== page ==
What is Diversity-Centered Leadership?
Embodies who you are.
Focuses on equity and access for all of our students.
Focuses on learning and the need to create collaborative structures where trust, respect and communication are promoted.
Focuses on building relationships.
Breaks down barriers and establishes opportunities for networking and problem-solving for the good of everyone.
“Diversity" is a term often used, but without simple definition. In their review of diversity scholarship, Linnehan and Konrad (1999) identified four themes:
1. Diversity broadly defined as individual differences among people;
2. Diversity rationales devoid of "the difficult, emotionally charged issues of stereotyping, prejudice, discrimination" (p. 400);
3. Definitions that strategically maintain distance from affirmative action debate or contribute to negative views of affirmative action, and
4. Concern with "backlash against diversity programs" and subsequent minimizing of "the sense of loss experienced by privilege groups" (p. 401).
Diversity is often first defined demographically. We see when this multiple identity statuses (race-ethnicity, gender, sexual orientation, disability, age, religion) are listed on forms and applications. These identity categories are typically without definition, leaving diversity to mean difference that is reflective of how those who are socially dominant define reality for themselves and others. (Yanow, 2003)The Department of Teaching and Learning is committed to advancing the RCSD core values of achievement, equity, and accountability. To improve service delivery, the Department of Teaching Learning operating philosophy includes:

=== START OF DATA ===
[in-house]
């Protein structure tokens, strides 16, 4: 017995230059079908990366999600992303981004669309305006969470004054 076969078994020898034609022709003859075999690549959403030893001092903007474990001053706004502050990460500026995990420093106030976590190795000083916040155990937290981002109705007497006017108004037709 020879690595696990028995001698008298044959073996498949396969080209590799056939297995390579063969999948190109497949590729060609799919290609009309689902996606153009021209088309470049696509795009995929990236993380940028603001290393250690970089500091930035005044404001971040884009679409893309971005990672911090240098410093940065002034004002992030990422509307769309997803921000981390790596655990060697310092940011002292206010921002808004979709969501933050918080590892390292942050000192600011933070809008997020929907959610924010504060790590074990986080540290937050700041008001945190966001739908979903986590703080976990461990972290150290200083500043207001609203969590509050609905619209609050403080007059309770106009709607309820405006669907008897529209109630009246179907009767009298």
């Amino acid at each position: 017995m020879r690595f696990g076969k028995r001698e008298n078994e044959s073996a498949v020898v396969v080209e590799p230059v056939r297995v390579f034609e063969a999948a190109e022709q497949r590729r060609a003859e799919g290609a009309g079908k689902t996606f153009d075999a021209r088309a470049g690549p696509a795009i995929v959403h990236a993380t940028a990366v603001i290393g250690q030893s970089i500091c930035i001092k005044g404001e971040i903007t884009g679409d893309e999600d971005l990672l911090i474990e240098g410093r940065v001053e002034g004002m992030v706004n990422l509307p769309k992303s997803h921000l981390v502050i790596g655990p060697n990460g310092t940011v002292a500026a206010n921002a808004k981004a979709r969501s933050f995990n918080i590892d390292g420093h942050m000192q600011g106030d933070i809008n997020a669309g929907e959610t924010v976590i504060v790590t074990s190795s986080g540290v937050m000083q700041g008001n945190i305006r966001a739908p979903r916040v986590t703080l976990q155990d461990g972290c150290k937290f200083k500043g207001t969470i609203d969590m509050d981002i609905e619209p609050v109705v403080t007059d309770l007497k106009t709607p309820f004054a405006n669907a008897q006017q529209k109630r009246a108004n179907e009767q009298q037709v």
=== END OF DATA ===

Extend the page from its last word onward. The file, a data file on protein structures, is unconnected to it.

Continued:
1. Valuing people for their potential.
2. Emphasis on the District’s mission and vision, and improving its organizational culture.
3. Accountability for achieving results.
4. Integration of human capital policies and information management into the mission of RCSD.
5. View of continuous learning as an investment in success.
6. Sustained leadership that recognizes change as a permanent condition, not a one-time event.
Tyra Lewis, Ed.D.
Teaching and Learning